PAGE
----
Marysville Journal-Tribune from Marysville, Ohio on October 29, 1945 · Page 4
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Marysville Journal-Tribune from Marysville, Ohio · Page 4

Marysville, Ohio
Issue Date:
Monday, October 29, 1945
Page 4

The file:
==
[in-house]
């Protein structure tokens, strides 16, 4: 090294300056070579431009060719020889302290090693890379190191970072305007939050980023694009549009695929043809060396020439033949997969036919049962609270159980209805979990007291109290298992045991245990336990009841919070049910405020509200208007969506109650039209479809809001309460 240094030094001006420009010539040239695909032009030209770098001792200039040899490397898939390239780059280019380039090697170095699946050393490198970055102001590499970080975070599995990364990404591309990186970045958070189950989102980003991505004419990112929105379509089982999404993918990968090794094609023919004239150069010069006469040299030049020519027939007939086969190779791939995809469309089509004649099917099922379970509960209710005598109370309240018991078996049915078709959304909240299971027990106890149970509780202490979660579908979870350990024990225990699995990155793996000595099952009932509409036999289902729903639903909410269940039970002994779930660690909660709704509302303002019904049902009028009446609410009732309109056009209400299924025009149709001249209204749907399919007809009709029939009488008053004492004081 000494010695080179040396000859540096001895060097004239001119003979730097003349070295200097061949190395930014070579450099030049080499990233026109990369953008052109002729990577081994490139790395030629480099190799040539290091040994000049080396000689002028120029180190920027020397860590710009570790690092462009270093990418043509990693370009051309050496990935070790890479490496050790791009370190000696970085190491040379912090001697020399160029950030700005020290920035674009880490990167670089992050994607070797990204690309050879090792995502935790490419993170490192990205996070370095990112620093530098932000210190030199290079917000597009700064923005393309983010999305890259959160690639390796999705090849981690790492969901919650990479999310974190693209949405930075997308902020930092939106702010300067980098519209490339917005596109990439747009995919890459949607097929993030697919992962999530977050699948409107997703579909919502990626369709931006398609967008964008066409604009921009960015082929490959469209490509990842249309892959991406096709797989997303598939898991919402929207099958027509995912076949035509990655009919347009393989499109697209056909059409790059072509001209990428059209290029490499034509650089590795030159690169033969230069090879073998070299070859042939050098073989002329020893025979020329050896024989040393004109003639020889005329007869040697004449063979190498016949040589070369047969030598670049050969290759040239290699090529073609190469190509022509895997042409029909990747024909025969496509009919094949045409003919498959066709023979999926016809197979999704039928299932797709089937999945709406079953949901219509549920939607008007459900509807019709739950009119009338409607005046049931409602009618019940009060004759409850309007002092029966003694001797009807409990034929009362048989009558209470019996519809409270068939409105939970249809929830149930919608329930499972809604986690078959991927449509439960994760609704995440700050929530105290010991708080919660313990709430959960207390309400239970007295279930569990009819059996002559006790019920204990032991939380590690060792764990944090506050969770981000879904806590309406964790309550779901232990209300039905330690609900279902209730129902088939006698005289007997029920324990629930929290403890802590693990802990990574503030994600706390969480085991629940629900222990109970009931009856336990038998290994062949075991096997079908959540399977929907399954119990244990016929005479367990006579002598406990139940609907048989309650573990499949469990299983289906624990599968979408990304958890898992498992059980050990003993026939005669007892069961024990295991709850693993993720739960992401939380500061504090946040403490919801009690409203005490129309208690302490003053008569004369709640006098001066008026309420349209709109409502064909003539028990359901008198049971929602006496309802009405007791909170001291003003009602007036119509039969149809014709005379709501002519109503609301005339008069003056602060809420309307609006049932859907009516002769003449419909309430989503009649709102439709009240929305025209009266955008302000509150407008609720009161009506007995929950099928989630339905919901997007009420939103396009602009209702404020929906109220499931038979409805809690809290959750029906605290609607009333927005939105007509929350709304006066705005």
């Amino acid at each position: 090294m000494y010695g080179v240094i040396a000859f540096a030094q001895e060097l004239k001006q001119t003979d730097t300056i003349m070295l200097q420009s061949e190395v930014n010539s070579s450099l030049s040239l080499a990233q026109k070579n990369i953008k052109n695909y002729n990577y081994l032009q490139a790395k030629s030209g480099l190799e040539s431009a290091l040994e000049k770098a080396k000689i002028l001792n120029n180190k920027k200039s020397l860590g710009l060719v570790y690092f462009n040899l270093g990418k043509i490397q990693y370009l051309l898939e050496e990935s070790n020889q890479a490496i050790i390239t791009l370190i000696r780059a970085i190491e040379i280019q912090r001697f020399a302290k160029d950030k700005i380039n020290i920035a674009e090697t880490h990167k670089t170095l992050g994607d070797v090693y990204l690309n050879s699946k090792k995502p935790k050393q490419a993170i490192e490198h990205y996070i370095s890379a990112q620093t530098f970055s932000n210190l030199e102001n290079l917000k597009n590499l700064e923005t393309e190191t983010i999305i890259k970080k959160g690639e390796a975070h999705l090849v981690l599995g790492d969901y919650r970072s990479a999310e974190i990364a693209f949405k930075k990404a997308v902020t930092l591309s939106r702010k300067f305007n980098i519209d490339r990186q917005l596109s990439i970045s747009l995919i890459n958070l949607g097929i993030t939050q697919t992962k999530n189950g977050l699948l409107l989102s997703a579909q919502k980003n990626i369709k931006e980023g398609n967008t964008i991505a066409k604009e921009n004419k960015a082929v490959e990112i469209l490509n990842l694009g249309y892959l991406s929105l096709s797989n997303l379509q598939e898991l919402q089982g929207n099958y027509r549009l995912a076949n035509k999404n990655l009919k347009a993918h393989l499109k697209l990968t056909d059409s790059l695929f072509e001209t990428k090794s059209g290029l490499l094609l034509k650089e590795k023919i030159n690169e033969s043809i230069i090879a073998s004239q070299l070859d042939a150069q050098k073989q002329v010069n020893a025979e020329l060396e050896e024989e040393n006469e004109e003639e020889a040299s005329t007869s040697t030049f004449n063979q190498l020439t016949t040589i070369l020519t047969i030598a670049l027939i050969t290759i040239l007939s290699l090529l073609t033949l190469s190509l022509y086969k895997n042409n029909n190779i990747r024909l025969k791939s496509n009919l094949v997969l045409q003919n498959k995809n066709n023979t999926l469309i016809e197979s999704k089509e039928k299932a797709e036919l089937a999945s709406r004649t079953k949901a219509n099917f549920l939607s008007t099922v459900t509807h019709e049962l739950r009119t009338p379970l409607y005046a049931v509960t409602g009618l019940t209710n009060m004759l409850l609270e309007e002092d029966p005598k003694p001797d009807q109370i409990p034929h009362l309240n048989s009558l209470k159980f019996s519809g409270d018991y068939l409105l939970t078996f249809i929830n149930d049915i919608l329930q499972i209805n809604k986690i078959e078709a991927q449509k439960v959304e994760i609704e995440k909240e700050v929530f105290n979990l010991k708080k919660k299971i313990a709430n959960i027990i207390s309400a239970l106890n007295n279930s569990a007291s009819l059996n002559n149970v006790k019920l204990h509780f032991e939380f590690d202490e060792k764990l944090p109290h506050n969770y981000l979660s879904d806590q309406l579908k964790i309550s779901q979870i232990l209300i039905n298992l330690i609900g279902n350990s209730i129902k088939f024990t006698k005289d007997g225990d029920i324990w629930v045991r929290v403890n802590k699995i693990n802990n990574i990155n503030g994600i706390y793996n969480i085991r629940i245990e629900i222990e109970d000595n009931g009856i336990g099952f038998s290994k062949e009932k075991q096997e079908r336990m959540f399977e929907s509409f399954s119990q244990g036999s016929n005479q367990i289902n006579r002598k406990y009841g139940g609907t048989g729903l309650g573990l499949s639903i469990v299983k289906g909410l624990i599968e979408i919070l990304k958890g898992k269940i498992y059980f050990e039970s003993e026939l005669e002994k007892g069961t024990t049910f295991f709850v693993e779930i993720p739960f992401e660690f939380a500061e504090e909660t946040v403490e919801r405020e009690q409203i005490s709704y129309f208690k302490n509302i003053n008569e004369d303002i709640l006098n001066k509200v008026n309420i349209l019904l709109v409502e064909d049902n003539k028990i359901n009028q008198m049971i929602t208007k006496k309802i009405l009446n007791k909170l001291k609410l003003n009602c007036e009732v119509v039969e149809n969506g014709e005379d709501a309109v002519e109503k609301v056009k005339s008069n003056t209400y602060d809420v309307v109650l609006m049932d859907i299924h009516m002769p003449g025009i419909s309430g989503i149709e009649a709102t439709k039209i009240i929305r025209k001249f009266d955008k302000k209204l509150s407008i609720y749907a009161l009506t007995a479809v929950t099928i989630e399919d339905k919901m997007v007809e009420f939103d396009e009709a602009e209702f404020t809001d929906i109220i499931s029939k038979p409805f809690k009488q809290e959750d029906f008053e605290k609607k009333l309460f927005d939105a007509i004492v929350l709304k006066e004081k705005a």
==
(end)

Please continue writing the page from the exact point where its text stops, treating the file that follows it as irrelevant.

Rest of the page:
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THE EVENING TJttfltWE, MARYSVltLE, MbnVJay'fl' October 20,1045 SURVEY FILED tttft Ot FARM ACREAGE I tThlon Cotlnty has lost 74 farms kit Ms gained 6,869 acres in farm- irids since f$46, according to pre- jninary figures , compiled in the f&46 C«nsu« of Agriculture, by the at ihe Census, -Department ON TRIAL FOR MURDER OF 500 POLES, RUSSIANS ' Ohio has lost 8,417 farms but has galhod 62,253 acres' in farmlands, ac- coftllng to tJhe report. The number of terms In the 18 Ohio counties de- crtfcSed 3.6 percent, from 233,783 fnfttts In 1940 to 225,386 farms in JWfe, while farm acreage Increased thr^e-^enths of one percent, from 2lj§67,523 acres in 1940 to 21,9697778 aeftes in 1945. - IH 1940 there were 2,332 farms In Union County compared to 2,258 in 19*5, while farm acreage Increased froth 282,898 acres In 1940 to 268,787 In '1645, the report shows. ?*AVerage size of Ohio farms increased 4.1 pertbriVfrom 93.7 acres in 1940 to 97,5 acres in 1P45. Greatest gains in farmlands was to Scloto CcXwlty, more than 23,000 acres; Orehtest loss''in farmlands was to Jefferson Courtly, more than 40,000 acres. Greatest 'loss In rtuhiber of farms wad to .Washington County, 674 farms, also losing rti6re than 26,000 farm acres. Greatest gain in Dumber of farms was ;lo Trumbuli County, ; 68l farms. IIX OIRMAN MEN AND ONE WOMAN are on trial for their lives at "Landes Haus" where they ar« Charged with the murder df 500 Polish and Russian slave laborers at a mental Institution In Hada- war, Germany. The accused, left to right, are, front row: Dr, Adolf Wehlmann, chief doctor who la charged with killing men, women and Children with scupolamlno and morphine; Helnrich Ruoff, male nurse; Philip Blum, who did the mass burying. Second row: Karl Wllllg, assistant male nursa; Adolf Merkle, who kept the records; Irmgard Huber, chief female nurse, and Alfons Klein, admlnl- itratlve head of the Institution. This ti the first mass atrocity trial within the American zone of occupation in,which no American nationals have been Involved^ f International Soundohatal PUBLIC SALES AND CRAMER' Monday, November Bth, at the Hall farm, one-half mile southeast of Raymond, one'rhlle west df ; Peorln,' jm Warynville-Raymond road; com-' ^ dispersal sale. Earl Wright, 'Simpson and John Pfnrr, Jr., aucts. , • ; ' ._,_: ' i * ' JftBS. 'L-HtAn MoMAHAN J Tuesday, October 30 at 11 o'clock at'my 'farm Hnown as the Meddles farm, located one mile northeast of feomarsvine, »lx miles west of Richwood, 13 miles north of Marysville, on the Meddles road: 4 .horses, 41 ghorthorn cattle, hogs, 43 sheep, 60 thickens; trartor outfit, Implements, butchering outfit, blacksmith tools and hay «nd grain. Lunch, Terms cash. Simpson & Son, Aucts. VICTORY LOAN DRIVE OPENS (Continued from page; l) Jackson Twp., $14,256.00. York Twp., $15,444.00. Leosburg Twp., $19,305.00. Washington Twp.. $12,474.00. ;• /one Ttftals Mftrysviile .....45.7% Milford '...... 21.1% Rlchwood ..'...- 33.2% spenders who sooner or later find themselves fresh out of money and wondering where it went. "There's nn old saying: 'As safe as a government bond',' and this is a j time to remember that 'when you've got it in a United States of Rich wood. D. B. Robinson county agricultural agent, clircctcc the order of. sale. Preceding the sale a show wria held with Author W Jordan, herdsman- from the Ohl Stale University, doing (lie placing. Howard Davison, swine specialist, CLUB MEETINGS ARE ARRANGED ACHIEVEMENT PROGRAMS FOR ' 4-H MEMBERS TO BE HELD IN COMING WEEKS Explorer Vindicates 'World's Biggest Liar' Achievement programs for Union ounty 4-H Club members will ptart in Marysville this Thursday evening at the Marysville high •school. The 4-H Club Council has selected five centers over the county at which achievement meetings will be held. The dates and places: November 1— Marysville; Richwood, November 13; Milford Center, November 14; Raymond, November 20; New California oh November 26. 'All 4-H Clubs in the county will be present' and have their parents with them; . WRITING for the Foreign Policy ," Association, Vilhjalniur Stefani- Achievemcnt means public recog- ion clears the reputation -of a Greek nltinn for what the individual 'has \ **&<"<* nanfcd • Pytheai who hat «r r> n i teen known for 2000 years as the of DB, W , it •„ r TI i» *u« „„„„„ attuned. Ills the op.mon , Wworld , s gt p hea§ Robinson, agricultural agent that - ria , med to haye dlitwere4 i ee tand.l nil parents should be interested In \ After a . care f u i examination of all, the accomplishments of the girl and > the evidence, Stefansson says therei boy and attend one of these meet- ; can be little doubt that Pytheas' ' ings. . Mrs. Miriam Hildrclh, Eleanor Heizer and Dolores Rausch are making arrangements for the meeting at Marysville; Mrs. R:-.J. Langstaff and J. Blalhe Harris are -in charge at reached there from Greece KnobtA *«a via ments. D B. Robinson, agrlcutun agent presented the. youth stee feeders to the bcej committee am Rich wood, while Rowland'fiTshop "is ! complimented them upon their fin making plons for thc program at | work. Milford Center with Mrs. C. F. Dichl j ^l beef men of the county hai in charge of'Raymond; and Mrs. 1 "» opportunity to vote in the elec Waltc-r Kasper at New California. tion ° f a ?eef Improvement Com ESTIMATE OF DROP GOALS (Continued irorn page 1} reduced in 1040. It is likely the government will sk farmers to 'plant about nine illlion 500 thousand acres of soy •cons, against ten rrilllion, 500 thou- nnd acres planted this year. Howver, if the current subsidy payments' on soy beans are- removed txb year, department officials expect acreages to drop as. low as ifiht million acres. , Oats production may continue at ho 1945 rate, with variations possible either way. Other goals for 046 currently shape up as follows: Eggs; Possible cut from 15 to 20 percent of this year's output. Chickens on farms: Government would like, and may call for, a reduction of about 15 percent by Jan- u&ry 1, 1046. Milk: When dairy feed payments arc taken'off (June 30, 1948), production Is expected to drop by five billion pounds. • Potatoes: Early 1946 crop will be reduced from 350,00'0 acres to 304,000—about 15 percent. ; , Ecef: Government expected to col.' for slaughter of thirty-five million head in 1040 to bring cattle numbers down to about seventy- eight million. • . $135,720.00 62,607.00 98,C04.00 it 1 .*" Bond,'you've got it when you need j and L. K. Bear, sheep specialist, ' both from Ohio Stale University, attended the sale mid commented | favorably on the offering and also i thc idea upon which the sale was HOG AUCTION WAS SUCCESS'conducted. <inrftrilllllS RUSCO Alt-Metal Sell-Storing CooAfMllon Jtorm $wlnmd}<r«i» Only RUICO fl!v«» Hanoi odvpnfotJon If* <*i*kl|i*> i<ti«n,'irarm tgtti and Mll-tler«t< In «"* p«>man«nl unit '• • ip'Ulthr w««iK«iililpp«'d • twcouM KUSCO wtattwrntlpi wrtlrt window ltum», kiol tlayi In—cold •tort eul-tuH lui! <ot|t up la 30% ! y«or*round rolnproof* ventilation • you n«r«f ha<» (o cKangt w tlar* «IM«I « aoim tath Ml l*f (Ml *M»»«i(reli4« - MI (M IMIMH ill MM ll*f, MMMV «* «•»*• ml*| ltDwM Mttitt M>f kf IVH*. Total ...'...,. '1.....;.... .$297,000.00 The following Interview with a Marysvljle merchant Is very Umely: "Union County Is depending on its farmers to support the Victory Loan Farm Campaign, not only because they are patriotic but because they nre farslghted," says Frank W. Galloway. . ; "Merchants know better than anyone how good a business man thc successful farmer has to be. Merchants would for rather have a long The average price received for the entire offering of 17 boars and 23 gilts "at the sale held at the fairgrounds last week, was $55.44 per head, with thc top boar bringing $105.00 and thc top gilt selling for REPORT DEADLINE COLUMBUS, Oct. 29.--The 52,100 Ohio employers subject to the unemployment compensation law must submit their third quarter payroll $77.50, both being purchased by | reports to. the bureau of unemploy- commcrclul hog producers in Union j mcnt compensation by midnight County, according to J. Elaine Har-i \Vcdncsdiiy, Administrator Charles rls, manager (if the sale. The sale H j oncs warned today. .was sponsored by the Union County |« . L__ .; Swine Improvement Committee of which D. K. Davis of Rlchwood Is chairman. Soap Jelly • •' • There's a use for small bits of un- Col.'.H. Earl Wright, nationally' UBcd fi oap, They can bo made .Into a known auctioneer, sold the offering row' of moderately prosperous farm and was assisted by Fred Simpson years than a boom followed by a 'bust*. Ups and downs arc bad business for everybody. "The merchants of this, county have been behind every War Loan because they wanted to sec.people lay "away 'the surplus of the fatter years against the lean years that always .erne. And, • of . course, War Bonds helped mightily to win 1 the wnr'-JindBBct it over faster. "Now a solid investment'In Victory Loan Bonds is the best -way to safeguard the peace that has cost us so much In men lind money. "As a business man I have always believed that the Series E Bond was the most practical and safest way for the average personi on the farm or In the town, to Invest his savings. "Any .merchant would rather do business'''lii a thrifty, saving'com- munity than in une full of flush of Murysvillc and John Pfnrr, •• Jr., goap jelly with boiling water and then used tor hnnd washing of stockings, gloves, lingerie and similar llcms. Need Furnace Repairs? ILLIAMSON FURNACES We repair, all mokes of furnaces. Best ma- • terials—trained workmen. All costs bused on actual materials used and labor. Phone us iiow. " House "nice and cozy all winter "The Willlamton Heater Compnnyi Wt ire so well pleasiftl with out Williamson Furnace—words cannot praise It enough. It not only saves tuel, but our house was so nice and cotv all winter. Where we used I tons ot coal bilore. with out Williamson Furnace we only Uitd S'A tons." . ' Slcned—Theodore Ouasman, Ohio McAuliffe Bros Beef Meeting Ninety people, attended the first mittee for 1946. J.Blainc Harris an nounccd the results of'the votin It Is easy to overlook the fact thai rending on "n ptfrW, whffis :0WWflHV can be irinde even more com* forlnb'e for the eyes "by the u»e of proper light rdflecttnfe ptllnt Ri conjunction with modern lighting fixtures. On a Warm dayv'oUt of Uobrti under the • shade of «. tree, there may be from -8W ( to il.BtJO 'Units •« light, while on the ?pDir<ih 'tMeVe t be from 160 to MO 'UHltB « ' Light, colortd. 'llBHt 'refledtlng on the'eeiiiftg atVd'slHbs rff 1nfe; will indrease the HluffllritriWn, Biith •in the daytfihe and flt 'rliaht, wtftft the lights are l ttim*a on. annual dinner meeting of the Union ""d the following committee; thrce- C.mnty Beef Improvement Commit- y car lcl ' m: Guy Green, W. E, Hall and Trcd Thiergartncr; two-year term: Harold Bishop, Paul Herd, the co'unty '"attended as i Dnna Lowc : one-year term: D. K. Davis; W. M. Mitchell, Roy Scheld- erer. The retiring officers of this year's committee arc Ed Hall, chairman; Duiia Lowe, vice chairman; Bishop, secretary- tea at the Oakland Hotel here. All boys and Kjrls fe'cdihg steers last year in guests <;f the committee. L. P. Me? Cann, beef, specialist from Ohio State University, spoke on "Management of Boot .Steers." Ted Disbennett. rendered three baritone solos, accompanied by Miss Ruth . Ann Gray. E. A. Rentier and C. C. Cocti.- ran, teachers of vocational agriculture at Chuckcry-Durby and Milford Center, Rlchwood and Prospect were also jjrcscnt. Each of the girls and boys whose calves placed in thc high ten tit the Columbus Show described how thuy fod and managed their steers. Ed Hall, 'chairman of the Beef Improve' a'nd Harold 0 treasurer.. ORDER STRIKE ENDED AKRON, O., Oct. 29.— Local 7, ClO-Unitod Rubber,. Workers, called a meeting today at which time 500 striking maintenance .men were to be ordered back on their jobs at mon't.Committee, presided'over the ihe Firestone Tire & Rubber Co. evening's program, while Kenneth Davis, Paul Herd, and Roy Scheid- erur had charge of the. arrangc- in Akron. The "'walkout Saturday night -'made, idle 15,000 production workers.' John 111 8. Main Street MaryKvlIle, Ohio Jerry Phone 4-4051 BELGIAN KING AND HIS FAMILY IN SWITZERLAND OHIO RUSCO, INC. OKO. V. BILLIIKIMKK Phone 4-3801 MarysvUlr. Ohio tf-WWAVWiiV I John Pfarr I & SON I Auctioneers | See him if you are planning to have a *ale. N '~.v- Ph«e>ne4-5152 New Management I have titken over the Baker Grocery and am ready-to serve you with a full line of groceries and vegetables. Your patronage will be.appre- ciated. ••'.••• Delivery Service and Fresh Meats in the Necy- Future Bakers Food Mkt KINO IEOPOID III oft Belgium U shown with his wife and their children at Prcgny-Geneva, where the king recently arrived from Germany. This is tho first photo made of tha king since his arrival, and •eated b**ido him wmlthelr child, Alexander Emmanuel, la h!a wife, the former Mary Leila Baels. Standing are the klog's ehlMr«n Joy his first wife, Queen Astrid, who was killed In an auto accident in 1935. They are, right to left, Prlncfesa Josephine, I'rlnce Baudouln, heir apparent, and Prince Albert ' JOHN E. BAKER It's Here! The Brand New 1946 FRIGIDAIRE REFRIGERATOR t • i Now on display at the Modern Home Appliance Shop 126 West Fifth St. Marysville, Ohio Hcat-Rcslstnnt Eggs Heat-resistant eggs can now be hatched that retain good table quality for two weeks at a temperature of 100 degrees. ... i , &Son Auctioneers We will be glad to help you plan your = sale. Phone 4-8641 Or CaH M Simpson & Davis Barber Shop DISPERSAL SALE 60 60 - Registered Aberdeen •- Angu§ Cattle Seven miles -southwest of Urbana, two miles south of Westville, Wednesday, Oct. 31 -• ' ' • . --' -'.'.'''• at 1:00' o'clock NELSON BLUE '. Urbana , Sale under cover. . f Dinner servgd 1 • . • . » ' John Baker, Auctioneer * PUBLIC SALE As I have sold my property I will sell at public auc- tiun at my residence, -323 West Seventh Street, on Saturday, November 3 ' . • , . ' "» . ' /- Beginning at 1 o'clock, the following; : - HOUSEHOLD GOODS China closet, maple dining room suite; ten pairs of curtains; tea cart; metal porch chair; two radios'"; two library tables; coal oil"heater; old fashioned castor; , two electric coffee,.urns; two waffid'irons; large mirror; two iron boards; electric iron; ice refrigerator; wood utility cabinet; two metal cabinets; large kitchen cabinet; breakfast table and three chairs; two large cupboards; small pressure cooker; k it c'h en scales; 1 iron dutch oven; electric toaster; electric corn popper; aluminumware of every description; overstuffed chair; 3-way electric light; wicker any chair; ' glass door bookcase;' two telephone desks; clavcn- port;'.occasional chair; mahogany desk; two beds •with'mattresses and springs; maple be.droom suite; . antique walnut dresser and bed; two sewing 'machines; two'sewing baskets; clothes hamper; magazine rack ; .some bed c lo t h c s; wardrobe; electric lights; two liisscl sweepers; two 9x12 Wilton rugs; number mirrors; 12x12 rug; porch shades; wicker .porch furniture; three coal buckets; steel trunks; SO ft. of pre-war hose; side table; child's trunk; pictures and books; dishes and booking utensils of every description; \YcsitinglKmse electric range; electric fan; throw rugs; rockers; small heating stove ; fire screen; !>x!2 Wilton rug; 7x9 Wilton rug; stands and other articles. : Concert grand piano. This piano would be good for lodge room or hall. Oak dining-room suite consisting of table, six leather-bottom chairs and buffet; tea cart; oak library table; sewing chair; chest of drawers; a number of straight back chairs; bed; two mattresses and springs; oak rocking chair, leather upholstered; upholstered chair; inner-springs; large upholstered rocker; upholstered post chair. Joana Beightler Simpson & Son, Auctioneers • n